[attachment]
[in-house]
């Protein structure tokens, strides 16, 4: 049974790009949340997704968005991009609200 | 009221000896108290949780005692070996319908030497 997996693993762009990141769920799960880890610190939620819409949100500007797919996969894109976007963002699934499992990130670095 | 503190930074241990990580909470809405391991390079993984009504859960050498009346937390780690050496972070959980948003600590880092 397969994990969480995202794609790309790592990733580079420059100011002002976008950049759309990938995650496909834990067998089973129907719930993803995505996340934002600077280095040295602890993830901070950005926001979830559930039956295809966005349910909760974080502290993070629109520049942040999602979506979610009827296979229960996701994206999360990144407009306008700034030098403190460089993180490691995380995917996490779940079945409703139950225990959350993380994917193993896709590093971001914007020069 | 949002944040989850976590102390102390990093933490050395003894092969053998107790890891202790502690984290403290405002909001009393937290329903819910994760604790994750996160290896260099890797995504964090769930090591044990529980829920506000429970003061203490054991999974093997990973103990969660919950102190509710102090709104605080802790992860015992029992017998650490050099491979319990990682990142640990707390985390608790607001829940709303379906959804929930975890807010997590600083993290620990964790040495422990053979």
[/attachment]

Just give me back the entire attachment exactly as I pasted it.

[in-house]
């Protein structure tokens, strides 16, 4: 049974790009949340997704968005991009609200 | 009221000896108290949780005692070996319908030497 997996693993762009990141769920799960880890610190939620819409949100500007797919996969894109976007963002699934499992990130670095 | 503190930074241990990580909470809405391991390079993984009504859960050498009346937390780690050496972070959980948003600590880092 397969994990969480995202794609790309790592990733580079420059100011002002976008950049759309990938995650496909834990067998089973129907719930993803995505996340934002600077280095040295602890993830901070950005926001979830559930039956295809966005349910909760974080502290993070629109520049942040999602979506979610009827296979229960996701994206999360990144407009306008700034030098403190460089993180490691995380995917996490779940079945409703139950225990959350993380994917193993896709590093971001914007020069 | 949002944040989850976590102390102390990093933490050395003894092969053998107790890891202790502690984290403290405002909001009393937290329903819910994760604790994750996160290896260099890797995504964090769930090591044990529980829920506000429970003061203490054991999974093997990973103990969660919950102190509710102090709104605080802790992860015992029992017998650490050099491979319990990682990142640990707390985390608790607001829940709303379906959804929930975890807010997590600083993290620990964790040495422990053979």